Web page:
Nettle stings, paper cuts and broken nails are among some of the daft reasons why patients go to Kirklees and Calderdale A&Es.

Health bosses revealed that patients have also been turning up at Huddersfield Royal Infirmary and Calderdale Royal Hospital, Halifax, during the winter with coughs and colds, sore throats and earache.

Local emergency departments have also been plagued with patients attending with long-standing aches and pains that do not require emergency care – as well as conjunctivitis and skin conditions.

Here's what you need in your medicine cupboard this Christmas to avoid A&E trips

And some hospitals have witnessed patients turning up at their A&Es with prescription requests.

According to Mid Yorkshire Hospitals Trust (MYHT), which manages Dewsbury District Hospital, one in four A&E patients could care for themselves, or get treatment from an alternative service such as a pharmacy, out-of-hours GP or NHS 111.

MYHT A&E consultant Andy Matson said having to deal with non-emergencies was “frustrating.”

A&E consultant Andy Matson of Mid Yorkshire Hospitals Trust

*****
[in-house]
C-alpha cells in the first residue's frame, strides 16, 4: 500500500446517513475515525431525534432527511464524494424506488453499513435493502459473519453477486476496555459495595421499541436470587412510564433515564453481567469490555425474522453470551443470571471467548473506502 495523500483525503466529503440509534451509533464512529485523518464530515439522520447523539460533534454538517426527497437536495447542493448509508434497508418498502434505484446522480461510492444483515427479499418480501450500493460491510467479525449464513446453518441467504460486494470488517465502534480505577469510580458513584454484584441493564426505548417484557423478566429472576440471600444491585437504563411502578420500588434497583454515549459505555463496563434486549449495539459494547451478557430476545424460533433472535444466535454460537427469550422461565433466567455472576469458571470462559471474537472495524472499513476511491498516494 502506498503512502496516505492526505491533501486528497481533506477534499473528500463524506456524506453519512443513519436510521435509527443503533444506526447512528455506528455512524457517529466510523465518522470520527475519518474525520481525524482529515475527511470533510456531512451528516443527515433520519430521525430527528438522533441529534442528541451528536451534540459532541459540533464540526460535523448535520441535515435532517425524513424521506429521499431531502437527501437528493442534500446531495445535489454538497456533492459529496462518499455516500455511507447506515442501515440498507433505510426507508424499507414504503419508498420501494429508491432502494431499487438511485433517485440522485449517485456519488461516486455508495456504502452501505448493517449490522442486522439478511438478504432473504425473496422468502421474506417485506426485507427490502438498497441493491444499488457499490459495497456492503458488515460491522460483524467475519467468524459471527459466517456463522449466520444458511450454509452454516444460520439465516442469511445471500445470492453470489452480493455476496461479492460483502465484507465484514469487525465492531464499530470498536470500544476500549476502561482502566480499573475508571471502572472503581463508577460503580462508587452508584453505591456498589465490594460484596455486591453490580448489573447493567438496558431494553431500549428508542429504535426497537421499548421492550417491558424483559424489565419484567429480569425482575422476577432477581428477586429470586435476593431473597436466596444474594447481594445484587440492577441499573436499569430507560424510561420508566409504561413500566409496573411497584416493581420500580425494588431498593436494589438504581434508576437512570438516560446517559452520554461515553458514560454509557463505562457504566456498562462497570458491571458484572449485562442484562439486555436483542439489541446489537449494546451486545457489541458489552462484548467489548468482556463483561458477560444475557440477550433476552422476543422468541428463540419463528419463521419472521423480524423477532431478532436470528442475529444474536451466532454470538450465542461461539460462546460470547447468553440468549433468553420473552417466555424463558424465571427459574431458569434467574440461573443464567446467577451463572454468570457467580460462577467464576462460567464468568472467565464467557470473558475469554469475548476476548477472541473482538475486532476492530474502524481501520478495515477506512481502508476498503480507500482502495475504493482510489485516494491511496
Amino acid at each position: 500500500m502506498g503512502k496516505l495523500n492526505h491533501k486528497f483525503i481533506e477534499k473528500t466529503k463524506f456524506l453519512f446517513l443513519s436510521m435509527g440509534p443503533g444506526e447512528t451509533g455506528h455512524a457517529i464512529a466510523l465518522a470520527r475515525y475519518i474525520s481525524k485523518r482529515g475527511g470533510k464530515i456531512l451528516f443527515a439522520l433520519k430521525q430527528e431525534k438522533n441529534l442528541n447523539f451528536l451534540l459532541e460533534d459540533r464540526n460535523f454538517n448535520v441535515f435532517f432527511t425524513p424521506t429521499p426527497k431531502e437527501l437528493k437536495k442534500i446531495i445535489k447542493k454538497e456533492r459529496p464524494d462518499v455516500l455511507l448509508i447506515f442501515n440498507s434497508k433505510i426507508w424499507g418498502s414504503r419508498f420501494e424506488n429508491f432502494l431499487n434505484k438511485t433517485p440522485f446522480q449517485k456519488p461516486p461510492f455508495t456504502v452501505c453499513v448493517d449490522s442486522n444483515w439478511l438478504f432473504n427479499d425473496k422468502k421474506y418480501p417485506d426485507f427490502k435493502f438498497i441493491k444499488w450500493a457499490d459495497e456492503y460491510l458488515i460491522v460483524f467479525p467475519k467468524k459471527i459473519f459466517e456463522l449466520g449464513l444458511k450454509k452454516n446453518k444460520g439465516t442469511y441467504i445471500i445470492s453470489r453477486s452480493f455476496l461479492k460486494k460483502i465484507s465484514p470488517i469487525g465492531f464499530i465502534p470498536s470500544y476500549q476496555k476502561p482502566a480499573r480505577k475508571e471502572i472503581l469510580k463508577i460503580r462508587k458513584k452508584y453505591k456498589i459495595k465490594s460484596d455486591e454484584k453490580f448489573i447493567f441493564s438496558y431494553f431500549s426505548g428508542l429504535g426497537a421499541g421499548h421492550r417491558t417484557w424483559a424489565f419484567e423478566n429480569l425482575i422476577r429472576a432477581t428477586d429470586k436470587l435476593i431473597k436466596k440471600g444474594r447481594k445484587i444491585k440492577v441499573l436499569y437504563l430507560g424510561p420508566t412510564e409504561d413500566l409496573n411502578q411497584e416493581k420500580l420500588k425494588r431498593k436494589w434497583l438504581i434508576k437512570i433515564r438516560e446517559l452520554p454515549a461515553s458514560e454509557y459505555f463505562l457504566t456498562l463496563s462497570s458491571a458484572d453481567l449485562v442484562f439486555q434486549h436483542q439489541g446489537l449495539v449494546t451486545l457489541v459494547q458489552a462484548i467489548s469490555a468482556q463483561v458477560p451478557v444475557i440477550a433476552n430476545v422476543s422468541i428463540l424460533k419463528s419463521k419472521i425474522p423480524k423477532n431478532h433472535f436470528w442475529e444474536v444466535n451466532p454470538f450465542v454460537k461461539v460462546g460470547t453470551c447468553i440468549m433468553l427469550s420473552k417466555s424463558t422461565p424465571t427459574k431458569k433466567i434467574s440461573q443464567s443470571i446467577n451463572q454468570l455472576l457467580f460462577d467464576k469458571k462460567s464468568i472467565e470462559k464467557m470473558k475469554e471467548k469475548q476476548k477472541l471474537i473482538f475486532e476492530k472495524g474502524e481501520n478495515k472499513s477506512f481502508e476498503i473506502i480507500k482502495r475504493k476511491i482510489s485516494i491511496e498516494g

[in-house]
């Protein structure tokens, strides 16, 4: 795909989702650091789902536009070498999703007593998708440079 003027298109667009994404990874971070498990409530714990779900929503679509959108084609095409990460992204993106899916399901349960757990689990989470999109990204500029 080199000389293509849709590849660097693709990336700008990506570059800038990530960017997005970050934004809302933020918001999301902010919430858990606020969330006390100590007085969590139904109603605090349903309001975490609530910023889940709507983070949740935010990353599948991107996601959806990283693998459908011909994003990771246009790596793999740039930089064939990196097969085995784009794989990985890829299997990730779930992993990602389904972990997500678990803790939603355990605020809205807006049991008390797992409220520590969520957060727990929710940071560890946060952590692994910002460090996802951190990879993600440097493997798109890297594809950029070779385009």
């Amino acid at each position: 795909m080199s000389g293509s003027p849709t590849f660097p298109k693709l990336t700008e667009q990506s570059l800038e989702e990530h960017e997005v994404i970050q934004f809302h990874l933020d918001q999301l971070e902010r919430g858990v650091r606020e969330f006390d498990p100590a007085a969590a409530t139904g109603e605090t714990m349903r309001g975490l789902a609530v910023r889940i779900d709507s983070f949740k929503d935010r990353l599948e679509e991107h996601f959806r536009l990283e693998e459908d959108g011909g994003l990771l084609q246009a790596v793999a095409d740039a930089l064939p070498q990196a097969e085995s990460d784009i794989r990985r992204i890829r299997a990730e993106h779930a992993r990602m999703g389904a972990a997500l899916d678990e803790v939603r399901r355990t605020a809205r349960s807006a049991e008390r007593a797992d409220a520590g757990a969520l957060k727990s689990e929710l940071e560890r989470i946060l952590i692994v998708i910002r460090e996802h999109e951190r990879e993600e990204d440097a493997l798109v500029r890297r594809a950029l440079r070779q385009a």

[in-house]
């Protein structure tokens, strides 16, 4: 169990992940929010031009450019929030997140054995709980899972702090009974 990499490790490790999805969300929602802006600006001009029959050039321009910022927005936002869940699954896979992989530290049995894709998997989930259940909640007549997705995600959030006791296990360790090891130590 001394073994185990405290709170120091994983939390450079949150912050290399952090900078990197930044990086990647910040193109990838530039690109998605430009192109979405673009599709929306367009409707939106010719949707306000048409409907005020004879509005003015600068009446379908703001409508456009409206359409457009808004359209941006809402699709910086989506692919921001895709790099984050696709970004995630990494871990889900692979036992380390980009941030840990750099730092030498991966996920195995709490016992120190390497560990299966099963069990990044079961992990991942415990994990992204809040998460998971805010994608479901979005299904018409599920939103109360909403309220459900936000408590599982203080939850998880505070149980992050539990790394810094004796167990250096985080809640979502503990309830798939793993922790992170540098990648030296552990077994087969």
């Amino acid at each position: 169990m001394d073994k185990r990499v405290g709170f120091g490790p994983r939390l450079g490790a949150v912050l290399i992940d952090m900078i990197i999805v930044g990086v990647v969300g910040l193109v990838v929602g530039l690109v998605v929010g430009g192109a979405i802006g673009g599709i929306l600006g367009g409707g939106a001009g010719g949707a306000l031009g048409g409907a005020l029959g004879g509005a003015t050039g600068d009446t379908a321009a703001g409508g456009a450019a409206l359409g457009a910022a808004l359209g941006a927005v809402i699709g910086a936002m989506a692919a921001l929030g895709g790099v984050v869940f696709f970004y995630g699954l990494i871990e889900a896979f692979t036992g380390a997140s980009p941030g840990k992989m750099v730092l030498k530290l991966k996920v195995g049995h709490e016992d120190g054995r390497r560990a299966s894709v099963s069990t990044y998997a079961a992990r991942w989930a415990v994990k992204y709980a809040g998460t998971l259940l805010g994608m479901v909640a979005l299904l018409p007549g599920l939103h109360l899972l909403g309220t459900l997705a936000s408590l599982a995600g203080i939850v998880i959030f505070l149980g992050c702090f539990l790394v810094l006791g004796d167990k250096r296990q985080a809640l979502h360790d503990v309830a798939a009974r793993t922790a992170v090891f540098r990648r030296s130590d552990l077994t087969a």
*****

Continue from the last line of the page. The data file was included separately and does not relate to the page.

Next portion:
He said: “These are clearly not emergencies and should not be coming to an emergency department.

“While I’m seeing these people this is taking my specialist skill set in emergency care away from the critically ill people who really need it.

“It’s certainly frustrating because people don’t sometimes understand what the emergency department is for.”

Already overstretched emergency departments experience a rise in patients during winter, particularly during the holiday season.

MYHT emergency medicine chief, Dr Sarah Robertshaw, said: “Winter is a time when we see more and more people in our A&E departments, whether it’s with broken bones from falling on the ice, or as a result of flu.”

Greater Huddersfield CCG lead for emergency care, Dr David Hughes, said that GP surgeries, the NHS 111 service and pharmacies were better placed to deal with non-emergencies.

Dr David Hughes

The Holmfirth GP said: “Most urgent problems are not life-threatening. If you aren’t sure either contact your own GP, if the surgery is open, or ring 111, who will be able to assess quickly what urgent service is appropriate for you, including sending a 999 ambulance if needed.

“This will often mean being seen closer to your own home and without a long wait in hospital.

“It also means the ambulance service and A&E are then free to deal with the more serious life-threatening conditions more quickly and effectively. One day that might be you!”

You can find out which pharmacies are open over Christmas and New Year by visiting: www.greaterhuddersfieldccg.nhs.uk/wp-content/uploads/2016/12/Bank-Holiday-Opening-Dec-16-and-Jan-17.pdf